[00115] In one embodiment, the DNA sequencing technology that is used in the method of the invention is nanopore sequencing (e.g. as described in Soni GV and Meller A. Clin Chem 53: 1996-2001 [2007]). Nanopore sequencing DNA analysis techniques are being industrially developed by a number of companies, including Oxford Nanopore Technologies (Oxford, United Kingdom). Nanopore sequencing is a single-molecule sequencing technology whereby a single molecule of DNA is sequenced directly as it passes through a nanopore. A nanopore is a small hole, of the order of 1 nanometer in diameter. Immersion of a nanopore in a conducting fluid and application of a potential (voltage) across it results in a slight electrical current due to conduction of ions through the nanopore. The amount of current which flows is sensitive to the size and shape of the nanopore. As a DNA molecule passes through a nanopore, each nucleotide on the DNA molecule obstructs the nanopore to a different degree, changing the magnitude of the current through the nanopore in different degrees. Thus, this change in the current as the DNA molecule passes through the nanopore represents a reading of the DNA sequence.

[00116] In one embodiment, the DNA sequencing technology that is used in the method of the invention is the chemical-sensitive field effect transistor (chemFET) array (e.g., as described in U.S. Patent Application Publication No. 20090026082). In one example of the technique, DNA molecules can be placed into reaction chambers, and the template molecules can be hybridized to a sequencing primer bound to a polymerase. Incorporation of one or more triphosphates into a new nucleic acid strand at the 3' end of the sequencing primer can be discerned by a change in current by a chemFET. An array can have multiple chemFET sensors. In another example, single nucleic acids can be attached to beads, and the nucleic acids can be amplified on the bead, and the individual beads can be transferred to individual reaction chambers on a chemFET array, with each chamber having a chemFET sensor, and the nucleic acids can be sequenced. [00117] In one embodiment, the DNA sequencing technology that is used in the method of the invention is the Halcyon Molecular's method that uses transmission electron microscopy (TEM). The method, termed Individual Molecule Placement Rapid Nano Transfer (IMPRNT), comprises utilizing single atom resolution transmission electron microscope imaging of high -molecular weight (150kb or greater) DNA selectively labeled with heavy atom markers and arranging these molecules on ultra-thin films in ultra-dense (3nm strand-to-strand) parallel arrays with consistent base-to-base spacing. The electron microscope is used to image the molecules on the films to determine the position of the heavy atom markers and to extract base sequence information from the DNA. The method is further described in PCT patent publication WO 2009/046445. The method allows for sequencing complete human genomes in less than ten minutes.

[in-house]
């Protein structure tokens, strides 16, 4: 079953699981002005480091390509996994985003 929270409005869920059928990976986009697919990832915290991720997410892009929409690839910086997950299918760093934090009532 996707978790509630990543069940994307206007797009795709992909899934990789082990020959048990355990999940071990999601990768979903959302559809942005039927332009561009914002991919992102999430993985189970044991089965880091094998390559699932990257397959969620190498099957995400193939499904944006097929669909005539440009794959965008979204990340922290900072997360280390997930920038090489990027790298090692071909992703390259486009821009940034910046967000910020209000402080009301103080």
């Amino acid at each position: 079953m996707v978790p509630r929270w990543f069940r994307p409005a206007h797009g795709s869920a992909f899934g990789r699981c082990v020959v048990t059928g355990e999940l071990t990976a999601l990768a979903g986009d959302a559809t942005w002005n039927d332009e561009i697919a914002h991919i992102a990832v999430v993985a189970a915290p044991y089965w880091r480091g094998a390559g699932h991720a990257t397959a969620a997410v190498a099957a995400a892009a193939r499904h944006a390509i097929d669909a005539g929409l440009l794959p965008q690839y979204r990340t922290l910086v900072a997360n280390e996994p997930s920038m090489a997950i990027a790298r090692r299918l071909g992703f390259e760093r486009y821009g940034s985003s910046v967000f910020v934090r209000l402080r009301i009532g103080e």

[00118] In one embodiment, the DNA sequencing technology is the Ion Torrent single molecule sequencing, which pahs semiconductor technology with a simple sequencing chemistry to directly translate chemically encoded information (A, C, G, T) into digital information (0, 1) on a semiconductor chip. In nature, when a nucleotide is incorporated into a strand of DNA by a polymerase, a hydrogen ion is released as a byproduct. Ion Torrent uses a high-density array of micro-machined wells to perform this biochemical process in a massively parallel way. Each well holds a different DNA molecule. Beneath the wells is an ion-sensitive layer and beneath that an ion sensor. When a nucleotide, for example a C, is added to a DNA template and is then incorporated into a strand of DNA, a hydrogen ion will be released. The charge from that ion will change the pH of the solution, which can be identified by Ion Torrent's ion sensor. The sequencer— essentially the world's smallest solid-state pH meter— calls the base, going directly from chemical information to digital information. The Ion personal Genome Machine (PGM™) sequencer then sequentially floods the chip with one nucleotide after another. If the next nucleotide that floods the chip is not a match. No voltage change will be recorded and no base will be called. If there are two identical bases on the DNA strand, the voltage will be double, and the chip will record two identical bases called. Direct identification allows recordation of nucleotide incorporation in seconds.

[00119] Other sequencing methods include digital PCR and sequencing by hybridization. Digital polymerase chain reaction (digital PCR or dPCR) can be used to directly identify and quantify nucleic acids in a sample. Digital PCR can be performed in an emulsion. Individual nucleic acids are separated, e.g., in a microfluidic chamber device, and each nucleic can is individually amplified by PCR. Nucleic acids can be separated such there is an average of approximately 0.5 nucleic acids/well, or not more than one nucleic acid/well. Different probes can be used to distinguish fetal alleles and maternal alleles. Alleles can be enumerated to determine copy number. In sequencing by hybridization, the hybridization comprises contacting the plurality of polynucleotide sequences with a plurality of polynucleotide probes, wherein each of the plurality of polynucleotide probes can be optionally tethered to a substrate. The substrate might be flat surface comprising an array of known nucleotide sequences. The pattern of hybridization to the array can be used to determine the polynucleotide sequences present in the sample. In other embodiments, each probe is tethered to a bead, e.g., a magnetic bead or the like. Hybridization to the beads can be identified and used to identify the plurality of polynucleotide sequences within the sample.